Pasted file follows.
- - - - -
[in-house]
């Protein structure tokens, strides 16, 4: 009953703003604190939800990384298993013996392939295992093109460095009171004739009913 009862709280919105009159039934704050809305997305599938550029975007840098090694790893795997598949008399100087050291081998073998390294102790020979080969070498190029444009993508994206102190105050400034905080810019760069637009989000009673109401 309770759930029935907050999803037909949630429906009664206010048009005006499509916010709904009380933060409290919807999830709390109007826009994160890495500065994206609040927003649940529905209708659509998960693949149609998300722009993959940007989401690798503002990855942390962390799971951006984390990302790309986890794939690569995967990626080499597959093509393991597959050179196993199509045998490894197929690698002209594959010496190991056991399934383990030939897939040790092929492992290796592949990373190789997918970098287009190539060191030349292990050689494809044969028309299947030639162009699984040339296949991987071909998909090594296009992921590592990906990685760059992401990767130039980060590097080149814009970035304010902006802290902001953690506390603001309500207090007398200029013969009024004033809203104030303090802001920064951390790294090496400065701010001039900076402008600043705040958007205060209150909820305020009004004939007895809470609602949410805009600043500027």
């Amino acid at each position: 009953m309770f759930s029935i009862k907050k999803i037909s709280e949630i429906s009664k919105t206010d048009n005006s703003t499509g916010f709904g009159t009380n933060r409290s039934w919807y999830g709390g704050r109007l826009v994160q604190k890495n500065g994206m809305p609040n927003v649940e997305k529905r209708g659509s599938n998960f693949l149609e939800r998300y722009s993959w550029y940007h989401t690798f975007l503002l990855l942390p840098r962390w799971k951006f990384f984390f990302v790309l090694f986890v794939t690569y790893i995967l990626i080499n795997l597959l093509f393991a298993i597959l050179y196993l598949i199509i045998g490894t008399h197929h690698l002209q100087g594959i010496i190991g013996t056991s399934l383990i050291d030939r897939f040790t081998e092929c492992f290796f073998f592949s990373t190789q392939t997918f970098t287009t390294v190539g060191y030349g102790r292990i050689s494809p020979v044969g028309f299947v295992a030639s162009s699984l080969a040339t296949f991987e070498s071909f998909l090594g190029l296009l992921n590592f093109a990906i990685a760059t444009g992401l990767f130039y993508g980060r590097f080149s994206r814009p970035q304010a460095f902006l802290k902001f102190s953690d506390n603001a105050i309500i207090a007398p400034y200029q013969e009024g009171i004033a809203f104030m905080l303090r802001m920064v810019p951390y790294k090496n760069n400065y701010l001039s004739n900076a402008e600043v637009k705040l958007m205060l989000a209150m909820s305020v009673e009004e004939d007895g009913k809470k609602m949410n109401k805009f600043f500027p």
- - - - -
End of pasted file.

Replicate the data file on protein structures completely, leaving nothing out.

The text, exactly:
[in-house]
């Protein structure tokens, strides 16, 4: 009953703003604190939800990384298993013996392939295992093109460095009171004739009913 009862709280919105009159039934704050809305997305599938550029975007840098090694790893795997598949008399100087050291081998073998390294102790020979080969070498190029444009993508994206102190105050400034905080810019760069637009989000009673109401 309770759930029935907050999803037909949630429906009664206010048009005006499509916010709904009380933060409290919807999830709390109007826009994160890495500065994206609040927003649940529905209708659509998960693949149609998300722009993959940007989401690798503002990855942390962390799971951006984390990302790309986890794939690569995967990626080499597959093509393991597959050179196993199509045998490894197929690698002209594959010496190991056991399934383990030939897939040790092929492992290796592949990373190789997918970098287009190539060191030349292990050689494809044969028309299947030639162009699984040339296949991987071909998909090594296009992921590592990906990685760059992401990767130039980060590097080149814009970035304010902006802290902001953690506390603001309500207090007398200029013969009024004033809203104030303090802001920064951390790294090496400065701010001039900076402008600043705040958007205060209150909820305020009004004939007895809470609602949410805009600043500027």
């Amino acid at each position: 009953m309770f759930s029935i009862k907050k999803i037909s709280e949630i429906s009664k919105t206010d048009n005006s703003t499509g916010f709904g009159t009380n933060r409290s039934w919807y999830g709390g704050r109007l826009v994160q604190k890495n500065g994206m809305p609040n927003v649940e997305k529905r209708g659509s599938n998960f693949l149609e939800r998300y722009s993959w550029y940007h989401t690798f975007l503002l990855l942390p840098r962390w799971k951006f990384f984390f990302v790309l090694f986890v794939t690569y790893i995967l990626i080499n795997l597959l093509f393991a298993i597959l050179y196993l598949i199509i045998g490894t008399h197929h690698l002209q100087g594959i010496i190991g013996t056991s399934l383990i050291d030939r897939f040790t081998e092929c492992f290796f073998f592949s990373t190789q392939t997918f970098t287009t390294v190539g060191y030349g102790r292990i050689s494809p020979v044969g028309f299947v295992a030639s162009s699984l080969a040339t296949f991987e070498s071909f998909l090594g190029l296009l992921n590592f093109a990906i990685a760059t444009g992401l990767f130039y993508g980060r590097f080149s994206r814009p970035q304010a460095f902006l802290k902001f102190s953690d506390n603001a105050i309500i207090a007398p400034y200029q013969e009024g009171i004033a809203f104030m905080l303090r802001m920064v810019p951390y790294k090496n760069n400065y701010l001039s004739n900076a402008e600043v637009k705040l958007m205060l989000a209150m909820s305020v009673e009004e004939d007895g009913k809470k609602m949410n109401k805009f600043f500027p």